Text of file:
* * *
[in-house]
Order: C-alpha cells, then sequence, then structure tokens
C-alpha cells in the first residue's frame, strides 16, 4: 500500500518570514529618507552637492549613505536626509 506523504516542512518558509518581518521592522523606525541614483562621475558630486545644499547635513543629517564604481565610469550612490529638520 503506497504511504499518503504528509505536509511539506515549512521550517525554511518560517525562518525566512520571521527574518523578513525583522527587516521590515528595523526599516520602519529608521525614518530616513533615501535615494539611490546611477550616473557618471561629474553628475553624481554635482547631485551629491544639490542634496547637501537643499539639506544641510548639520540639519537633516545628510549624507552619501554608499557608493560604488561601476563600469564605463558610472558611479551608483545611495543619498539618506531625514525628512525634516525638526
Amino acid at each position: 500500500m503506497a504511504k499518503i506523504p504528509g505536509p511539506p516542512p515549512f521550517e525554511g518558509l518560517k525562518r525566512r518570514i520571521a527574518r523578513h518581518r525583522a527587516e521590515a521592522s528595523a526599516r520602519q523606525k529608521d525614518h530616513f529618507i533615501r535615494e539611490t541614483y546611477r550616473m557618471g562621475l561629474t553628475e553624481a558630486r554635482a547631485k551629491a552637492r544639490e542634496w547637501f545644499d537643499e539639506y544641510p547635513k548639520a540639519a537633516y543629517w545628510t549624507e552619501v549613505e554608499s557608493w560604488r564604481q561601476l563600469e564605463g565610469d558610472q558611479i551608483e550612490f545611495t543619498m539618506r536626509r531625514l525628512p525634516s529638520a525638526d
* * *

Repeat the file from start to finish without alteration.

[in-house]
Order: C-alpha cells, then sequence, then structure tokens
C-alpha cells in the first residue's frame, strides 16, 4: 500500500518570514529618507552637492549613505536626509 506523504516542512518558509518581518521592522523606525541614483562621475558630486545644499547635513543629517564604481565610469550612490529638520 503506497504511504499518503504528509505536509511539506515549512521550517525554511518560517525562518525566512520571521527574518523578513525583522527587516521590515528595523526599516520602519529608521525614518530616513533615501535615494539611490546611477550616473557618471561629474553628475553624481554635482547631485551629491544639490542634496547637501537643499539639506544641510548639520540639519537633516545628510549624507552619501554608499557608493560604488561601476563600469564605463558610472558611479551608483545611495543619498539618506531625514525628512525634516525638526
Amino acid at each position: 500500500m503506497a504511504k499518503i506523504p504528509g505536509p511539506p516542512p515549512f521550517e525554511g518558509l518560517k525562518r525566512r518570514i520571521a527574518r523578513h518581518r525583522a527587516e521590515a521592522s528595523a526599516r520602519q523606525k529608521d525614518h530616513f529618507i533615501r535615494e539611490t541614483y546611477r550616473m557618471g562621475l561629474t553628475e553624481a558630486r554635482a547631485k551629491a552637492r544639490e542634496w547637501f545644499d537643499e539639506y544641510p547635513k548639520a540639519a537633516y543629517w545628510t549624507e552619501v549613505e554608499s557608493w560604488r564604481q561601476l563600469e564605463g565610469d558610472q558611479i551608483e550612490f545611495t543619498m539618506r536626509r531625514l525628512p525634516s529638520a525638526d